The Massandra Collection
Posted 25 January 2019
by Jamie Ashcroft
Massandra is a winery on the coast of Crimea, built and originally owned by Tsar Nicholas II. During his reign the Tsar excavated caves beneath the city for his ‘personal wine cellar’. As Jancis Robinson wrote, “With more than three kilometres of tunnels excavated by Georgian miners, [Massandra] was designed in the 1890s to make and age wines for the nearby palaces where the Russian court spent their summers.” These caves survived the Russian Revolution, both World Wars, and the fall of Communism. The first shipment of these wines to become available in the West was in 1990, after Sotheby’s art auction house travelled to sell Russian art in Moscow and made a huge purchase of the antique sweet Massandra wines – around 13,000 bottles. Our bottles came to us through Sotheby’s as part of the Massandra Collection: the oldest one per cent of the wine cases produced each year during Massandra’s day.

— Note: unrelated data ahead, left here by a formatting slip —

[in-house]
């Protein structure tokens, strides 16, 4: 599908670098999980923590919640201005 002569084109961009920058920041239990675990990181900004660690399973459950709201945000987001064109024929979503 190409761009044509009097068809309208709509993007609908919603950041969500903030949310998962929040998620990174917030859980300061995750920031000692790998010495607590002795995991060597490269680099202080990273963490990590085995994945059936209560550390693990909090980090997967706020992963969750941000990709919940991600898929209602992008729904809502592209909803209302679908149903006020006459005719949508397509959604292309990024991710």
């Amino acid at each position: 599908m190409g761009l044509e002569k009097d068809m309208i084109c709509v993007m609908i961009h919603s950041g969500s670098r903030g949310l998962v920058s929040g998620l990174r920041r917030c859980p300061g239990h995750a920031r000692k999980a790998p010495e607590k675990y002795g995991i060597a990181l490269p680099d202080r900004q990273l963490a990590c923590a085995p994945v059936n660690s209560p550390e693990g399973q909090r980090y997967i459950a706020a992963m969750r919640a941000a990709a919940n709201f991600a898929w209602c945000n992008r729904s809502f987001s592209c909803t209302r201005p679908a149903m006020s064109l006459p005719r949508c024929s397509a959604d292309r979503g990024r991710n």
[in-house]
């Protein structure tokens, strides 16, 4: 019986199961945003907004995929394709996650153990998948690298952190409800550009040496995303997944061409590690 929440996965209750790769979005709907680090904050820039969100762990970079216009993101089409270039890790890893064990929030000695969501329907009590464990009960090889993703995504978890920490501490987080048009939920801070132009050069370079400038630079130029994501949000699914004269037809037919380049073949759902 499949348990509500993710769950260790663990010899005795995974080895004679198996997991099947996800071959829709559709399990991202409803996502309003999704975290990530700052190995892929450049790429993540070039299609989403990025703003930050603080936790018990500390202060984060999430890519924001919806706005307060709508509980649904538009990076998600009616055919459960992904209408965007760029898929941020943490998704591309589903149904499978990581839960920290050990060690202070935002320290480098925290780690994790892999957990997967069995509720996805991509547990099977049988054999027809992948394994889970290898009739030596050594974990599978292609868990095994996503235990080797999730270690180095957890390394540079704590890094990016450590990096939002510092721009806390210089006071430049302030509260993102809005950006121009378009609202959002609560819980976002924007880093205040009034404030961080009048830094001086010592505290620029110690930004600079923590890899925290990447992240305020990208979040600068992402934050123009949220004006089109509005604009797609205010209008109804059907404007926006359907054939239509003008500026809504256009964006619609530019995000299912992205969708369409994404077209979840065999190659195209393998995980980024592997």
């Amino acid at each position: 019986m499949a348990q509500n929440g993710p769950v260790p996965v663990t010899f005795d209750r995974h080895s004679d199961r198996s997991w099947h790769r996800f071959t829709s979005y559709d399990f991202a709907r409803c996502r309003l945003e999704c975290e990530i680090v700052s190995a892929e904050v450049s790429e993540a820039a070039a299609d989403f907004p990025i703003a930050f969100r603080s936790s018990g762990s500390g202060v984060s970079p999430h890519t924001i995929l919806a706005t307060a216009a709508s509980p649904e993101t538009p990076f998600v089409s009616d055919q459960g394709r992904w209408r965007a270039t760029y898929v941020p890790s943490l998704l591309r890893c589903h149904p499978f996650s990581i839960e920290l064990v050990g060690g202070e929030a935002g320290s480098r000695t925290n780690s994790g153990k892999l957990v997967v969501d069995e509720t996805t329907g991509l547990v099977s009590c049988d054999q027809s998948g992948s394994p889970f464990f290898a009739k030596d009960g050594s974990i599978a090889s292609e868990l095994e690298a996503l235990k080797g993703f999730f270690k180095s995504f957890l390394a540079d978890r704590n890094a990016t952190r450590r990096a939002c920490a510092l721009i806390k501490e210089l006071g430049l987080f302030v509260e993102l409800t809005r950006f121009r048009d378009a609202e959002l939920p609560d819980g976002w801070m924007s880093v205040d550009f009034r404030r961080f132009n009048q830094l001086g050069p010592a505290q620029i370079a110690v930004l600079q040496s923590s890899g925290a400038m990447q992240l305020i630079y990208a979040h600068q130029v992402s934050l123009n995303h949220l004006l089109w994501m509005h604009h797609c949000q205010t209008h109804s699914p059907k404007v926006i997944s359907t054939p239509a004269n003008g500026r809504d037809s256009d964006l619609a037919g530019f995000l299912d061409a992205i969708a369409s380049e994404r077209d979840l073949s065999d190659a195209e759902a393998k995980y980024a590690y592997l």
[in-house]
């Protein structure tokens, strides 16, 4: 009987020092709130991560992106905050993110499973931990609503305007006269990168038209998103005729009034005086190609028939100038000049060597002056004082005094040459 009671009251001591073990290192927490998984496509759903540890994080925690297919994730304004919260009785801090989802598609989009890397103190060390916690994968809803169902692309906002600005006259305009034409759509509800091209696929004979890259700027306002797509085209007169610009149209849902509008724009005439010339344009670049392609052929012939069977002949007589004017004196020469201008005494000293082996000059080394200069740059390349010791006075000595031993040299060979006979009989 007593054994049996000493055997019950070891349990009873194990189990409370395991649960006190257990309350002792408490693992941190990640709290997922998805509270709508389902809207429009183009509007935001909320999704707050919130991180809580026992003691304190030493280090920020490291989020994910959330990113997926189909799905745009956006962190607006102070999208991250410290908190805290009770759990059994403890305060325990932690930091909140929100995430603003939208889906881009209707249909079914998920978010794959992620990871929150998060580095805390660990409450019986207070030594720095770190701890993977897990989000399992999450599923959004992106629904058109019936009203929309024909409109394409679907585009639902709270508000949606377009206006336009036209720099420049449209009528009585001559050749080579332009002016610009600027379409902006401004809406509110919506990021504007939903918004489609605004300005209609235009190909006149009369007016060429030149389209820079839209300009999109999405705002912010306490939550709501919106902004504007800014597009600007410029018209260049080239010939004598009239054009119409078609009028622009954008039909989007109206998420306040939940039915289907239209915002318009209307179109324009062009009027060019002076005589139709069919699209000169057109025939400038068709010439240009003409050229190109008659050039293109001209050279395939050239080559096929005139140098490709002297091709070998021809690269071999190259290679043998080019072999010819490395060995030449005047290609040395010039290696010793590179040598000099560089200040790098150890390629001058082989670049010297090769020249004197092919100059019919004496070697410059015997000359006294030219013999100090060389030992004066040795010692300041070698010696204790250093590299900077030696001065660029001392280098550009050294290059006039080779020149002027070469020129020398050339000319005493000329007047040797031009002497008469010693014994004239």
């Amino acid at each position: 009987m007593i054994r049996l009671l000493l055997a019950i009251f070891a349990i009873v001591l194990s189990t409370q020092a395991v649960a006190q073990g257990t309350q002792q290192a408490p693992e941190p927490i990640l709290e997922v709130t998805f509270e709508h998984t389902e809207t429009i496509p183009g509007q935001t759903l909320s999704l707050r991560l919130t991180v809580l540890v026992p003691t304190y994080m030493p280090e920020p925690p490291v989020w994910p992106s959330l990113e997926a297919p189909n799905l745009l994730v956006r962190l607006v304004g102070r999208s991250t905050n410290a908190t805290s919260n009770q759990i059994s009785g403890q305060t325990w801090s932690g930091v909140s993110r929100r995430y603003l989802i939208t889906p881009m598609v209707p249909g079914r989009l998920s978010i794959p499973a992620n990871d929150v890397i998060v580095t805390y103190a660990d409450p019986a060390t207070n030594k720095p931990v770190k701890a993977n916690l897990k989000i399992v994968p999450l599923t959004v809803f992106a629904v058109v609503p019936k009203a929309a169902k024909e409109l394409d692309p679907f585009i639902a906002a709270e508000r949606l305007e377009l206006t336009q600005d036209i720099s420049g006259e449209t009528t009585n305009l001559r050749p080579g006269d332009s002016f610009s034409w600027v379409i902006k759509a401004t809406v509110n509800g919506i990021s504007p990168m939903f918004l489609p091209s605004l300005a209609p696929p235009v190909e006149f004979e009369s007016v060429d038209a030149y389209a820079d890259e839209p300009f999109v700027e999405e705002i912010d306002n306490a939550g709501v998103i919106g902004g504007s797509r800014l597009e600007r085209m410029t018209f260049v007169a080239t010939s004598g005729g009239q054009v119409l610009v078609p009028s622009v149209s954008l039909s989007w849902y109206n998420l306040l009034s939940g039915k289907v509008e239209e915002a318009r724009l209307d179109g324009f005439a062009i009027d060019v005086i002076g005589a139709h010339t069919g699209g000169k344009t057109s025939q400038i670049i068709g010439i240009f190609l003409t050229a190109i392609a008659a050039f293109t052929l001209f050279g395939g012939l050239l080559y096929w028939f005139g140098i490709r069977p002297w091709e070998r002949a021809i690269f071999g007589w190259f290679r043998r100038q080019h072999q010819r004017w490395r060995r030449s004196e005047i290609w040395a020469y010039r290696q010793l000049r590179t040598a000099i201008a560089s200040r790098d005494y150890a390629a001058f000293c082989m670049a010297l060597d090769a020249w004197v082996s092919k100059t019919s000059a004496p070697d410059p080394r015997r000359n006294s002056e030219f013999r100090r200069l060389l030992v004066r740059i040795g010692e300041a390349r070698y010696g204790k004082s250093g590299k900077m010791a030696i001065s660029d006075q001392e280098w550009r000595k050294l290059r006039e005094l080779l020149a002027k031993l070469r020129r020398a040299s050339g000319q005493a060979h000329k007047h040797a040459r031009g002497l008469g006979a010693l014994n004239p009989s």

The contents of Massandra’s cellars have been revered by many; including Stalin – who shipped them to the Tblisi Number 1 Winery to protect them from Nazi invasion in 1941, then back again after the Second World War had ended – and Gorbachev, who granted special exemption to the wineries from the Russian ‘vine-pull’ scheme of the 1980s.
Muscat, used to make the bottle pictured, is a grape family known as one of the oldest and most widespread globally. Believed to have originated in the Middle East, Muscat grapes have been used to make wine since they were cultivated by the ancient Greeks. The Massandra Collection includes bottles from many varieties of Muscat, from black Tavrida to white Livada, and you can find them all on our website!